CREATIVEWORKS LONDON FESTIVAL

The Creativeworks London Festival celebrated four years of exploring the capital’s creative economy, bringing London’s researchers, creative entrepreneurs and businesses together.
The Digital Economy research strand conceptualised and curated its research findings in the installation London’s Digital Ecologies of Collaboration.

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London’s Digital Ecologies of Collaboration

10:00 – 19:00, Friday 29th April 2016
Great Hall – Ground Floor, King’s College London

No need to book just drop in!

Encompassing five areas of critical digital enquiry this installation documents 20 projects supported by Creativeworks London between 2012 and 2016, funded via the Creative Voucher and Creative Entrepreneur-in-Residence schemes.

Digital transnationalism – In light of mass migration, and the global promotion of digital platforms, cultural interconnectivity extends across geographical boundaries, as cultural / territorial boundaries progressively lose their static terms of reference. This critical area of research is explored with its social and political implications of global co-operation and actions of individuals beyond the nation-state. Featuring:

- The World in a Cube (New Media Networks & Birkbeck, University of London)
- Song Catchers: archiving and promoting oral culture in London (The Song Collectors Collective & SOAS, University of London) 
- Treasures: Unlocking the Potential of the June Givanni Pan African Cinema Archive (June Givanni Pan African Cinema Archive & Birkbeck, University of London).

Digital heritage commons – The creation of Digital Heritage Commons responds to the need for respect and mutual co-operation between the diverse populations of large metropolitan areas. It is a sign of common understanding across cultural perspectives. The question is how, why and on what grounds can Digital Heritage Commons transform the way people think about themselves, their communities, their environment, their pasts, their aspirations and their futures? What role might history and the archive play? Featuring:

- Bringing the past into the present: creatively mobilising historical research through Augmented Reality technology (Prossimo Ventures & University of Roehampton)
- Poetic London (Time/Image Online & The British Library)
- The Black Metic Experience (Nick Makoha & Goldsmiths, University of London)
- On My Wife’s Back (Bonfire Dog & The British Library).

Democratisation and digital space – This area explores the impact of new power relations manifested by dynamic networks in the capillaries of everyday life and asks what role is played by digital technologies in the construction of our subjectivities and supporting agency in divided societies. Featuring:

- FishPolice (Heart n Soul & Goldsmiths, University of London)
- Mobilising Play Your Place (Furtherfield & Royal Holloway, University of London)
- Restock, Rethink, Reflect – Live Art, Feminism and the Archive (Live Art Development Agency & Queen Mary University of London)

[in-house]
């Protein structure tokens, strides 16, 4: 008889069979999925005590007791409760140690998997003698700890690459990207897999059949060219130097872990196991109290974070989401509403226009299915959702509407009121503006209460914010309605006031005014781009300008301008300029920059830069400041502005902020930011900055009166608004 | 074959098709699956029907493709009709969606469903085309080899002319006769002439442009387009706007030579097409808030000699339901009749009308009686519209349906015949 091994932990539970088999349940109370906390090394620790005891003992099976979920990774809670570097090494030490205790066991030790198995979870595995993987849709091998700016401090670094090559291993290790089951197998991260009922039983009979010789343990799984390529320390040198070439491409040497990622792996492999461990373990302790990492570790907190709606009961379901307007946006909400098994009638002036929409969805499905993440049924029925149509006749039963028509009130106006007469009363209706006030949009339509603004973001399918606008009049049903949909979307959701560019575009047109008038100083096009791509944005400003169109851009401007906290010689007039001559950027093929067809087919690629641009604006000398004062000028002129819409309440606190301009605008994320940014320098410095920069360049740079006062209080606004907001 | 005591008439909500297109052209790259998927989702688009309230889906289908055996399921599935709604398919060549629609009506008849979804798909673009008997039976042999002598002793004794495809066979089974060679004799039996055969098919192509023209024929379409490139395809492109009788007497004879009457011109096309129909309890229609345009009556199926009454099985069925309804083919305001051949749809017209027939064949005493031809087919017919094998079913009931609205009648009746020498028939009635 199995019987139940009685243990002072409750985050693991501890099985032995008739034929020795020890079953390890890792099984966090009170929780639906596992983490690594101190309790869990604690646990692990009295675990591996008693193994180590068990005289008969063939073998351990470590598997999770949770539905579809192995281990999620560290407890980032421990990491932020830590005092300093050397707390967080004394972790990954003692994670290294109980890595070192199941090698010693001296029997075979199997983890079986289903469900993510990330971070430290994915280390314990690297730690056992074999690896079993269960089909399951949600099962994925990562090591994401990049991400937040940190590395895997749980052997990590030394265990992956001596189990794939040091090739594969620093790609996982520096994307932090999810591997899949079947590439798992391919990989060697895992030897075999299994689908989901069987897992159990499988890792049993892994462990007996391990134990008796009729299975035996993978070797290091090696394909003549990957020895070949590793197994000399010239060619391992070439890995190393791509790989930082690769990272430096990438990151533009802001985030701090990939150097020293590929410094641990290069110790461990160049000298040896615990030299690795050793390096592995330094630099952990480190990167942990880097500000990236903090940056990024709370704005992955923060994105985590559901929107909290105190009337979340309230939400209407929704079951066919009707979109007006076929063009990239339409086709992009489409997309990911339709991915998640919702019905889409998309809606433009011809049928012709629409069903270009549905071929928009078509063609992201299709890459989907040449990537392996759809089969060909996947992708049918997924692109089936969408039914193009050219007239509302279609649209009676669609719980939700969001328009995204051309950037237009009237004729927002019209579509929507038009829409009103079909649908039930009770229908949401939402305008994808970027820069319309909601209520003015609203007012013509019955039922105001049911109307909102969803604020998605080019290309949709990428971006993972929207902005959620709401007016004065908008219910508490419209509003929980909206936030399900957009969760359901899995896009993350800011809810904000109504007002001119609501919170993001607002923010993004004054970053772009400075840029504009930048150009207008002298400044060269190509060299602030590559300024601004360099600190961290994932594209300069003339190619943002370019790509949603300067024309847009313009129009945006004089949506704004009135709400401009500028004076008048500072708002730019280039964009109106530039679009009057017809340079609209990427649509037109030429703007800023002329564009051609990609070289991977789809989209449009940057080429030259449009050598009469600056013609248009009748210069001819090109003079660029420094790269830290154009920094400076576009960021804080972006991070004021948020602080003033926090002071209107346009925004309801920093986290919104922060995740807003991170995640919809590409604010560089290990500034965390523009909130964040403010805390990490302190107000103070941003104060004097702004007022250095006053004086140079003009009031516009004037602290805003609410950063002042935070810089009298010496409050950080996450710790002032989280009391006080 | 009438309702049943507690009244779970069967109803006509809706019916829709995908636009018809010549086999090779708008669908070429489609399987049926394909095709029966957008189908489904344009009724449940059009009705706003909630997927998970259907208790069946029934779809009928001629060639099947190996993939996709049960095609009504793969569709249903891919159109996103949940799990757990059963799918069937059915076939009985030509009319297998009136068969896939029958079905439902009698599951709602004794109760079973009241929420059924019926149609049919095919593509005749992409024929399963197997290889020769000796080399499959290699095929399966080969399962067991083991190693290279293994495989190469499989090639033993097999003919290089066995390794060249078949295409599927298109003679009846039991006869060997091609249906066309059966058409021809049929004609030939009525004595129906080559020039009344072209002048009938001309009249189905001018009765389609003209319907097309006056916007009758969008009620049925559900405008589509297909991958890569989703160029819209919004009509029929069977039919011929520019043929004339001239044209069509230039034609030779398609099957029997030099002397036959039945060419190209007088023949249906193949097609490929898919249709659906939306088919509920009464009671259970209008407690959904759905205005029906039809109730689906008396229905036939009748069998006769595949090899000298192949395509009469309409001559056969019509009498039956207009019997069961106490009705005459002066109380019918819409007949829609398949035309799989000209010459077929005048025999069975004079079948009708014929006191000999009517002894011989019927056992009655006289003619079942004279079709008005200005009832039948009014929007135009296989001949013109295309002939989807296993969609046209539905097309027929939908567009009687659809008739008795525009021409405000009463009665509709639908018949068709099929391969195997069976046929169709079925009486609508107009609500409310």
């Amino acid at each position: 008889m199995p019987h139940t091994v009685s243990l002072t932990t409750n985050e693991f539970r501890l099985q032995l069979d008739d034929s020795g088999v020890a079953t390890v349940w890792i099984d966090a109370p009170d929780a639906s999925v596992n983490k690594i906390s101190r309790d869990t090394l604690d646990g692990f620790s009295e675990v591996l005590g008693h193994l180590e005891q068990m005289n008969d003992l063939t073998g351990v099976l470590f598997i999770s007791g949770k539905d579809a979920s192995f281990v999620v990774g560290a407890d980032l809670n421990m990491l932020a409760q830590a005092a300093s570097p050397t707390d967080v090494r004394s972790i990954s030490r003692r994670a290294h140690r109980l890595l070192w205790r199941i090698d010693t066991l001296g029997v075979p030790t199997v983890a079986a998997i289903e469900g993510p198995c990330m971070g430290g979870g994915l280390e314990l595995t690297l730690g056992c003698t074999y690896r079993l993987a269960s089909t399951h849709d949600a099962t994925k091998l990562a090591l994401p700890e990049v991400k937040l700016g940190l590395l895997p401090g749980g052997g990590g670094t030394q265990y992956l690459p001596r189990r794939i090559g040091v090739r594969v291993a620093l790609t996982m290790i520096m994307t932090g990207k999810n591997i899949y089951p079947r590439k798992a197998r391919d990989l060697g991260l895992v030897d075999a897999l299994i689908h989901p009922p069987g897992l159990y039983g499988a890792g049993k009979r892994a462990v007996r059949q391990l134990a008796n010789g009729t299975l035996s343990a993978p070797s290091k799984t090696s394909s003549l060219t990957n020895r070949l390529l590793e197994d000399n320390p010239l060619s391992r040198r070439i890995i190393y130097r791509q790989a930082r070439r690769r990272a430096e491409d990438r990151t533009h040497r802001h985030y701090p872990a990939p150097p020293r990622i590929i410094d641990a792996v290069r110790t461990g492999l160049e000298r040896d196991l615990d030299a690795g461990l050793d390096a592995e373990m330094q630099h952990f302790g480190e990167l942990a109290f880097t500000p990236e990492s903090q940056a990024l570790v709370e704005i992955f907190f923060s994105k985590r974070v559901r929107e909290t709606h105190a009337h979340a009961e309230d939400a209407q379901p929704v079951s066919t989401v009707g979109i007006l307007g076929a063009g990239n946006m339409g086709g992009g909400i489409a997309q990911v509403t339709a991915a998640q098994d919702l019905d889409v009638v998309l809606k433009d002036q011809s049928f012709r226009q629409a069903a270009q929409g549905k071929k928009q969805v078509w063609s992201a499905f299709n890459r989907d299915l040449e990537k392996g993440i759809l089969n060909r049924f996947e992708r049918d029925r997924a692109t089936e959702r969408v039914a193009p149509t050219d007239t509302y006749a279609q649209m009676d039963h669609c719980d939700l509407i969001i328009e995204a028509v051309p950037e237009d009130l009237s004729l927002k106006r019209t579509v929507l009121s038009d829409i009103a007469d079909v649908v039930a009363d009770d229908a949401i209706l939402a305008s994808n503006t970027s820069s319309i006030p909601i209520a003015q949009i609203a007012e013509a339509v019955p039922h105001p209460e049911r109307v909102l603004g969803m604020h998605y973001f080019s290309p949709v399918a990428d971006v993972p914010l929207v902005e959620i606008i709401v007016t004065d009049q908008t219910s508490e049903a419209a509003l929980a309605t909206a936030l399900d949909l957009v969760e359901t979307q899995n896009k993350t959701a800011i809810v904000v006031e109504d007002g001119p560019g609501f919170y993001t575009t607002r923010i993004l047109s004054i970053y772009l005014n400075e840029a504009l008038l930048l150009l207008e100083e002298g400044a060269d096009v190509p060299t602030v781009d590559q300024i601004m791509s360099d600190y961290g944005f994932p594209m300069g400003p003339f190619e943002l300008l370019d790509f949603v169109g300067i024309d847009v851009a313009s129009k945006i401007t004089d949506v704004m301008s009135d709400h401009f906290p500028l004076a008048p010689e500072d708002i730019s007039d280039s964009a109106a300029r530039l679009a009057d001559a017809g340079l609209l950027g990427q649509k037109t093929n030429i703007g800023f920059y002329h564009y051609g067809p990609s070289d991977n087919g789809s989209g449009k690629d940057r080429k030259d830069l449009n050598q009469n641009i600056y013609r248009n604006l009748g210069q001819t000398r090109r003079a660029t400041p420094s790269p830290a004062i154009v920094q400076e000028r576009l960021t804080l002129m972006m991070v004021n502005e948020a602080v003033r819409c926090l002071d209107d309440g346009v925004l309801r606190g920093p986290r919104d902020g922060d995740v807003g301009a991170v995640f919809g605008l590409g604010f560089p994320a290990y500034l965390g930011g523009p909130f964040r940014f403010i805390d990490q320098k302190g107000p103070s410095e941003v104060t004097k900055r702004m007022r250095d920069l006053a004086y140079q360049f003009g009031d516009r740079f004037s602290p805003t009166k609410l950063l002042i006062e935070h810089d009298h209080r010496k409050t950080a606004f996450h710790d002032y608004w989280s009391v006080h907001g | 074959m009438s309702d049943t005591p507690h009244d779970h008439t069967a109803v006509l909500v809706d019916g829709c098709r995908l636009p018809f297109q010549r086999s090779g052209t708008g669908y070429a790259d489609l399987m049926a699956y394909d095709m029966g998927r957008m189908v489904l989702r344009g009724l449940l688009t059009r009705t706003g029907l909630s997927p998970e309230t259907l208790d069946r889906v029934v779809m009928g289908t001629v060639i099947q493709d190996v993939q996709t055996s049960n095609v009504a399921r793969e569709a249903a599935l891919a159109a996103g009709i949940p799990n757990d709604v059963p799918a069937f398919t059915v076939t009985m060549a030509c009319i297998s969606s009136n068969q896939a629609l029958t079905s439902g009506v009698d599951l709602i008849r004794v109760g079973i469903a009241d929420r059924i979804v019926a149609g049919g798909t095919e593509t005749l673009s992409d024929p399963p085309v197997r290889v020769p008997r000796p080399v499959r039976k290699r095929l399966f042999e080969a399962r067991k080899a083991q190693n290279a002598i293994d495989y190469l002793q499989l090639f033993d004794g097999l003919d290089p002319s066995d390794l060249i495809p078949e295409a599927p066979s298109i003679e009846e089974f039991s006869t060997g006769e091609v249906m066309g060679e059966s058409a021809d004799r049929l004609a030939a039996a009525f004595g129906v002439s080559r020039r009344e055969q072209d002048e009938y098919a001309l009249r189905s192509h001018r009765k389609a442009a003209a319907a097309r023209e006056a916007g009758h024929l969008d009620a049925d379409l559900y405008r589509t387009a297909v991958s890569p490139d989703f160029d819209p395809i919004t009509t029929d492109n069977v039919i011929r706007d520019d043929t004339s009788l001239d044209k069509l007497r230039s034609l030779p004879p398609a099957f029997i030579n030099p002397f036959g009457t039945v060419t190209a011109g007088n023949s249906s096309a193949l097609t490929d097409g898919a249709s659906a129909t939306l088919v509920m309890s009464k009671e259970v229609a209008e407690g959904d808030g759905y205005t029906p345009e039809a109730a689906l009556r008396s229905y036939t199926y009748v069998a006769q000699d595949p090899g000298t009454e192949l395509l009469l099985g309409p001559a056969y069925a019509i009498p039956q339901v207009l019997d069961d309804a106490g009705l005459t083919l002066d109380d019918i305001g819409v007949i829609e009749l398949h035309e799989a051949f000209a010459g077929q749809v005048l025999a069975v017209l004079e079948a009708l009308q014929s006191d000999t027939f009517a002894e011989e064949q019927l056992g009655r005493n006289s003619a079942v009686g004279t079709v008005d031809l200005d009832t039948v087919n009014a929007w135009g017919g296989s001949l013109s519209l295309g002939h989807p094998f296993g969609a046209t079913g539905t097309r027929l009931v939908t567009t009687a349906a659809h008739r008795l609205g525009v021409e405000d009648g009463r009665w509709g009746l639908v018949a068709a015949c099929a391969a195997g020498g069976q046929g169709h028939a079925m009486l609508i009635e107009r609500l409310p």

- Towards a knowledge landscape of the fashion and textile industry (Minified & London College of Fashion, UAL).

Active digital public(s) – Art production addresses the process of meaning making and digital technologies have enhanced its capacity to enable participation, shifting its focus from representation to co-production. This area showcases the distribution and communal ownership of information resources, as well as stimulating methodological developments that acknowledge artistic co-creation and attribution of value. Featuring:

- The World in a Cube (New Media Networks & Birkbeck, University of London)
- Scratchr.net / The International Archive (Battersea Arts Centre & Central School of Speech and Drama)
- London Sinfonietta Co-Curate (London Sinfonietta & Kingston University London)

Digital tools of innovation – Computational Capital points to a re-thinking of commodities as integrated products made of chunks of subjective time re-bundled through computational processes. Fundamentally, capital is still underpinned by human time (labor, attention, cognition, neuro-power). Selected projects showcase the potential for digital innovations to overturn old systems of production and consumption, redefining the attribution of value and distribution of resources and our relationship to each other and the natural world. Featuring:

- BeatWoven (BeatWoven & Queen Mary University of London)
- Money No Object (Heidi Hinder & The V&A)
- Seemove: Building Networks of Interactive Experiences (Seeper & City University London)
- The Flying Skirt (networked/motion sensitive version) (Studio Patrick Laing & Camberwell College of Arts, UAL)
- Creating a super piano: Exploring interfaces between old and new technologies for performer, composer and audience (Kate Ryder, Kingston University London)
- PlanEt – Can data from plants help us to increase our city resilience? (World Wilder Lab & Chelsea College of Arts, UAL)
- Integrated Buttons (Anti-Alias Labs & Queen Mary University of London)
- Dynamic Drawing, Empowering Performance (Evewright Studio & Royal Holloway, University of London)

Credits:
Curator: Dr Alda Terracciano
Design: Cyril Shing and Alda Terracciano
Producer: Jana Riedel
Assistant Producer: Elliot Burns
Construction: Mari Reijnders


 

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Queen Mary - University of London
Arts & Humanities Research Council
European Union
London Fusion

Creativeworks London is one of four Knowledge Exchange Hubs for the Creative Economy funded by the Arts and Humanities Research Council (AHRC) to develop strategic partnerships with creative businesses and cultural organisations, to strengthen and diversify their collaborative research activities and increase the number of arts and humanities researchers actively engaged in research-based knowledge exchange.